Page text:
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Dimensional Analysis - Comparison of exponents

  1. Jan 5, 2009 #1
    I have been reading a paper which introduced classical mechanics concerning only one dimension. Before we get into anything about displacement and velocity, I read about dimensional analysis.

    There is a section of the paper which isn't very well explained and I hope someone can explain it to me, so that I can continue reading.

    "A film company wants to shoot the leaning tower of pisa falling. They have built a model tower. They cannot just let it drop otherwise it would look too unrealistic. Therefore they need to slow the video down so it looks more realistic by a factor t. This factor depends on mass of tower,m, the height of the tower,h, and acceleration due to gravity, g. In other words...

    t = C m^x h^y g^z
    Where C is a dimensionless constant.

    The dimensions =

    [T] = [M]^x [L]^y ([L]/[T-squared])^z

    We can now compare the exponents of [L], [M] and [T].

    0 = y + z
    0 = x
    1 = -2z

    While I understand what the author is attempting to do, I do not understand how we gain the above equations, and hence the following.

    x = 0
    y = 0.5
    z = -0.5

    t = C (sqrt) h/g

    Thank you in advance.

    ps - I want to understand fully how we compare the exponents, get three equations and the formula.
  2. jcsd
  3. Jan 5, 2009 #2
    I think what it's explaining is that the factor t is multiplied by the speed of fall, to slow it down.


    Therefore your end units of t*v (where v is you speed) should be units of v. Speed is distance divided by time, so it's dimensional units are L1 T-1. I assume that you understand that this is the same as writing Lenght / Time ;).




    C Mx Ly gz * L1 T-1 = L1 T-1

    Now g is not in fundamental units it's Newtons per Kilogram, but Newtons are Kilograms-Meters per second per second. So;

    g => M1 L1 T-2 / M1

    g => M1 L1 T-2 M-1


    g = L1 T-2

    Ok knowing that;

    C Mx Ly (L1 T-2)z * L1 T-1 = L1 T-1

    We can ignore C because it's not got a dimension and consider this as a set of equations. So basically we are going to count up the powers for each of the dimensions on each side of the equation. So for M, then L, then T; we have;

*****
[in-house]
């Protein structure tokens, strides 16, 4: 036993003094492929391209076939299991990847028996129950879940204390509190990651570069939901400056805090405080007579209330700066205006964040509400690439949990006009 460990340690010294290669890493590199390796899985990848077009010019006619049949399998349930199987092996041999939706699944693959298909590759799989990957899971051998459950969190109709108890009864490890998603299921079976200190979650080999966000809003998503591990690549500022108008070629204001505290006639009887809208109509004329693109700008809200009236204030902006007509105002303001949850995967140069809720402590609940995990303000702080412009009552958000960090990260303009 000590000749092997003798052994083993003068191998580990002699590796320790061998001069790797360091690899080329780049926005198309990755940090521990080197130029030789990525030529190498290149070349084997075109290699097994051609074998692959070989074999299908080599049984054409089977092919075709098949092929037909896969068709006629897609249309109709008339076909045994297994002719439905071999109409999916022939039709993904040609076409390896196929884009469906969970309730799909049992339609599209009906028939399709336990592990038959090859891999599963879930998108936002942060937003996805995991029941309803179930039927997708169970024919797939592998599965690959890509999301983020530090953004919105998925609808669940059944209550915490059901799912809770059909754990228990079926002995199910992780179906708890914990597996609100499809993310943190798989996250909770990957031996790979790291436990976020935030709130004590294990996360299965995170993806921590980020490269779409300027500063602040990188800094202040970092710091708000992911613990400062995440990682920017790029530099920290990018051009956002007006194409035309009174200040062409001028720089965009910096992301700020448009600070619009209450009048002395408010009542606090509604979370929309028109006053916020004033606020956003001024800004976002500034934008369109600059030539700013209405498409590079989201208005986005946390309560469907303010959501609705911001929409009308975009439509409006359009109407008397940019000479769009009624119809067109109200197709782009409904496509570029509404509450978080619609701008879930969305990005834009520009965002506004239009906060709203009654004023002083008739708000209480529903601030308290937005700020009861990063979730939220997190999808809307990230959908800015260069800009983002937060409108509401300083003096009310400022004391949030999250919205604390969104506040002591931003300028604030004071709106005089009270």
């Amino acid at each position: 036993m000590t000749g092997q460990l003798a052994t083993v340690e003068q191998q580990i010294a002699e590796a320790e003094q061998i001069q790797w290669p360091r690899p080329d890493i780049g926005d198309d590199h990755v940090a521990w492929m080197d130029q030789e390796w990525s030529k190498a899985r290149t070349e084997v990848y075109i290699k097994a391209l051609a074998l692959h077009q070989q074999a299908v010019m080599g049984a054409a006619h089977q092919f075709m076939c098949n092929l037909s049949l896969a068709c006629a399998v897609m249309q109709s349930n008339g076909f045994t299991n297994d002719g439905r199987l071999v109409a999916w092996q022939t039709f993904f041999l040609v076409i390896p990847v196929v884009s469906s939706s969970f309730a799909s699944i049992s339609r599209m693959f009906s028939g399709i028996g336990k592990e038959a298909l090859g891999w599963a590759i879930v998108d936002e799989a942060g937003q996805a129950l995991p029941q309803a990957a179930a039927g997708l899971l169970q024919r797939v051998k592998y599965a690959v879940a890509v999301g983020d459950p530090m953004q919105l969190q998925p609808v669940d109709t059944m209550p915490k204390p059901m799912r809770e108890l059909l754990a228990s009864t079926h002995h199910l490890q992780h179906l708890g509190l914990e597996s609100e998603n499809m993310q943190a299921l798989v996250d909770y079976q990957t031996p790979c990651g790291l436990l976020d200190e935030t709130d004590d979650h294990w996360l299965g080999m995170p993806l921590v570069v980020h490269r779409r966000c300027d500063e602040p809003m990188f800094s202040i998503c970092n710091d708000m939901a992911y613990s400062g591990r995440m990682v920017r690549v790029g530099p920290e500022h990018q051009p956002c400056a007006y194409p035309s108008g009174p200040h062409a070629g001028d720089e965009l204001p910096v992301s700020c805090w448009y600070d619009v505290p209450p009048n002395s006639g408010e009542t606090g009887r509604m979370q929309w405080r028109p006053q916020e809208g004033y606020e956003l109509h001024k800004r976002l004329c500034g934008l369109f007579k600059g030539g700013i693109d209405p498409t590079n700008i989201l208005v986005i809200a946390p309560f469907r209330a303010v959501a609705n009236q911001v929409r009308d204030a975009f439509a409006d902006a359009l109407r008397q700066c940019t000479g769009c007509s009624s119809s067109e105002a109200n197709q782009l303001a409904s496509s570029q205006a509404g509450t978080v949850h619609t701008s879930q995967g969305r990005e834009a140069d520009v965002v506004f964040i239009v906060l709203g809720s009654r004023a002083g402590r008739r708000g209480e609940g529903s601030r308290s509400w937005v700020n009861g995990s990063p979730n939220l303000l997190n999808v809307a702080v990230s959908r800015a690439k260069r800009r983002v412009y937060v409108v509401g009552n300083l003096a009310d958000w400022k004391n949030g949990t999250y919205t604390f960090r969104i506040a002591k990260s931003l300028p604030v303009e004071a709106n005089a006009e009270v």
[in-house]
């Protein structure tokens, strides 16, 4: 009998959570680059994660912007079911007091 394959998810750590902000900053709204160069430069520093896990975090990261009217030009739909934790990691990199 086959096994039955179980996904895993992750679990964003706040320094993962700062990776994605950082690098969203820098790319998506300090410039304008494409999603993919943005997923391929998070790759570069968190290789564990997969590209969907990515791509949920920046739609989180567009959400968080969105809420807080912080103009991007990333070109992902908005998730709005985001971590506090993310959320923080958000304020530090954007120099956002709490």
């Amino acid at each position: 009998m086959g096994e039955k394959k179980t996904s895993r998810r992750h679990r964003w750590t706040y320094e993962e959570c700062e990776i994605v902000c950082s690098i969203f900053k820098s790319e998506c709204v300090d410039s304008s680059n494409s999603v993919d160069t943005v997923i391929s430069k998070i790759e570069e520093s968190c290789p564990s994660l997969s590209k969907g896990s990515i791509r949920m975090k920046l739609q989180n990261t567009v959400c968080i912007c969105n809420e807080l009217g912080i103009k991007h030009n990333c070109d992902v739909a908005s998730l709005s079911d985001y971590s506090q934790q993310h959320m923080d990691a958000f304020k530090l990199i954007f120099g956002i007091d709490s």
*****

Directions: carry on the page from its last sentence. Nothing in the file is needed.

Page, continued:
C Mx Ly (L1 T-2)z * L1 T-1 = L1 T-1

    C Mx Ly (L1 T-2)z * L1 T-1 = L1 T-1

    C Mx Ly (L1 T-2)z * L1 T-1 = L1 T-1

    (1) x = 0
    (2) y+z+1 = 1
    (3) -2z+-1=-1

    Equation 1, tells us that this factor t doesn't depend on the mass at all. Which should make sense as a tonne of feathers and a ton of iron fall at the same rate. 2 and 3 can be rewritten;

    (2) y+z=0
    (3) -2z=0

    Errm different to what the last one is, but let's continue anyhow. These are a set of simultaneous equations, these we can solve as -2z=0, implies that z needs to be 0, but that would imply that y also equals zero, so somewhere in my adding up of the powers I've gone wrong. Ok using;

    (3) -2z=1

    We can see that z must be -1/2 because -2*-1/2 = 1 As we know y+z=0 and y+-1/2=0 so y=1/2

    Going back to;

    C Mx Ly (L1 T-2)z

    We put our values of x,y and z into the powers to find out what our constant is. Like;

    C M0 L1/2 (L1 T-2)-1/2


    t = C sqrt{h/g}

    As the power of 1/2 is the same as a square root.

    As for the problem with equation 3, it might be because t is not a scale factor for the speed, but rather the acceleration of the tower. So it would actually be;


    C Mx Ly (L1 T-2)z * L1 T-2 = L1 T-1

    Which would give; -2z-2=-1 which is -2z=1 so it's a scale factor for the acceleration of the tower. So the formula for the velocity of the tower would be;

    C sqrt{h/g}*a = v

    I think...
  4. Jan 5, 2009 #3
    Here's a different take on the problem statement, which I think could be worded better.

    To my reading, it sounds like we want to make the tower take time t to fall (note that it is given dimensions of time (T) later on). That is, t itself is not the scale factor, but the desired scaled time.

    Per the problem, we suppose it can depend in as-yet-unknown ways on the mass of the tower m, its height h, g, and an arbitrary dimensionless constant C. Turning that last sentence into an equation just gives
    t = C mx hy gz,​
    where x, y and z are constant exponents we want to determine.

    Dimensional analysis makes this easy: t has dimensions of time (T), so we demand that C mx hy gz have dimensions of time as well. Since m has dimensions of mass (M), h has dimensions of length (L), g has dimensions of length per time-squared (L/T2 = LT-2), and C has no dimensions at all, we have
    T = Mx Ly (LT-2)z = Mx L(y + z)T(-2z).​

    Now all we have to do is match the exponent of each dimension on each side of the equation. Writing everything out explicitly,
    M0 L0 T1 = Mx L(y + z)T(-2z).​
    Separately matching the exponents of M, L, and T on each side of the equation immediately gives the three equations
    0 = x
    0 = y + z
    1 = -2z,​
    which have the solution
    x = 0
    z = -1 / 2
    y = 1 / 2.​
    Plugging x, y and z back into the original formula, we have
    t = C m0 h1/2 g-1/2 = C(h / g)1/2,
    [tex]t = C\sqrt{h / g}.[/tex]​
    And that's all there is to it.
  5. Jan 6, 2009 #4
    Excellent. Both of your replies helped me to understand things better. Any confusions/doubts were gotten rid off when I read daschaich's reply.

    Thank you.
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